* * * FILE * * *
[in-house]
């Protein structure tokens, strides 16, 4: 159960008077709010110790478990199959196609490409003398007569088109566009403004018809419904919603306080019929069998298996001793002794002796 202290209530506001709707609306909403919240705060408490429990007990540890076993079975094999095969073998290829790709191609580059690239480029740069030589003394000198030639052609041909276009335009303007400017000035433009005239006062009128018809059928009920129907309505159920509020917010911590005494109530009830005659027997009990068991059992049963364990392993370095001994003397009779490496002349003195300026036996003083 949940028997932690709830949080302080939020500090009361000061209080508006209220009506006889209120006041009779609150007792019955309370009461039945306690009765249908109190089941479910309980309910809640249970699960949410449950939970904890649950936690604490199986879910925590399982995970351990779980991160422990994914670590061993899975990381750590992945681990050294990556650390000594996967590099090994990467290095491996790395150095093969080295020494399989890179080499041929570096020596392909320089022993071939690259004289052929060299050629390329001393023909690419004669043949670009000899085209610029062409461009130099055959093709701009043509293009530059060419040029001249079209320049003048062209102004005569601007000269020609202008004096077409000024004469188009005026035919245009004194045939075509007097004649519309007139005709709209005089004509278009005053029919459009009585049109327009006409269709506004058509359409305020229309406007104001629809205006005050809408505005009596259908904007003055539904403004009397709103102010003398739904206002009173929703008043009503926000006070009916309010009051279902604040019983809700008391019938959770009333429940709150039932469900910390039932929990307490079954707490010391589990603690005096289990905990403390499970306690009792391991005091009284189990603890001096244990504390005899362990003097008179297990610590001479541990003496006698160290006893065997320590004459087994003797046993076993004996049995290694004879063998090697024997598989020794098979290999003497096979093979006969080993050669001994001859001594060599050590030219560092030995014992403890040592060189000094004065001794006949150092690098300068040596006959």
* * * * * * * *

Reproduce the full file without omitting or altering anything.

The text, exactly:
[in-house]
């Protein structure tokens, strides 16, 4: 159960008077709010110790478990199959196609490409003398007569088109566009403004018809419904919603306080019929069998298996001793002794002796 202290209530506001709707609306909403919240705060408490429990007990540890076993079975094999095969073998290829790709191609580059690239480029740069030589003394000198030639052609041909276009335009303007400017000035433009005239006062009128018809059928009920129907309505159920509020917010911590005494109530009830005659027997009990068991059992049963364990392993370095001994003397009779490496002349003195300026036996003083 949940028997932690709830949080302080939020500090009361000061209080508006209220009506006889209120006041009779609150007792019955309370009461039945306690009765249908109190089941479910309980309910809640249970699960949410449950939970904890649950936690604490199986879910925590399982995970351990779980991160422990994914670590061993899975990381750590992945681990050294990556650390000594996967590099090994990467290095491996790395150095093969080295020494399989890179080499041929570096020596392909320089022993071939690259004289052929060299050629390329001393023909690419004669043949670009000899085209610029062409461009130099055959093709701009043509293009530059060419040029001249079209320049003048062209102004005569601007000269020609202008004096077409000024004469188009005026035919245009004194045939075509007097004649519309007139005709709209005089004509278009005053029919459009009585049109327009006409269709506004058509359409305020229309406007104001629809205006005050809408505005009596259908904007003055539904403004009397709103102010003398739904206002009173929703008043009503926000006070009916309010009051279902604040019983809700008391019938959770009333429940709150039932469900910390039932929990307490079954707490010391589990603690005096289990905990403390499970306690009792391991005091009284189990603890001096244990504390005899362990003097008179297990610590001479541990003496006698160290006893065997320590004459087994003797046993076993004996049995290694004879063998090697024997598989020794098979290999003497096979093979006969080993050669001994001859001594060599050590030219560092030995014992403890040592060189000094004065001794006949150092690098300068040596006959």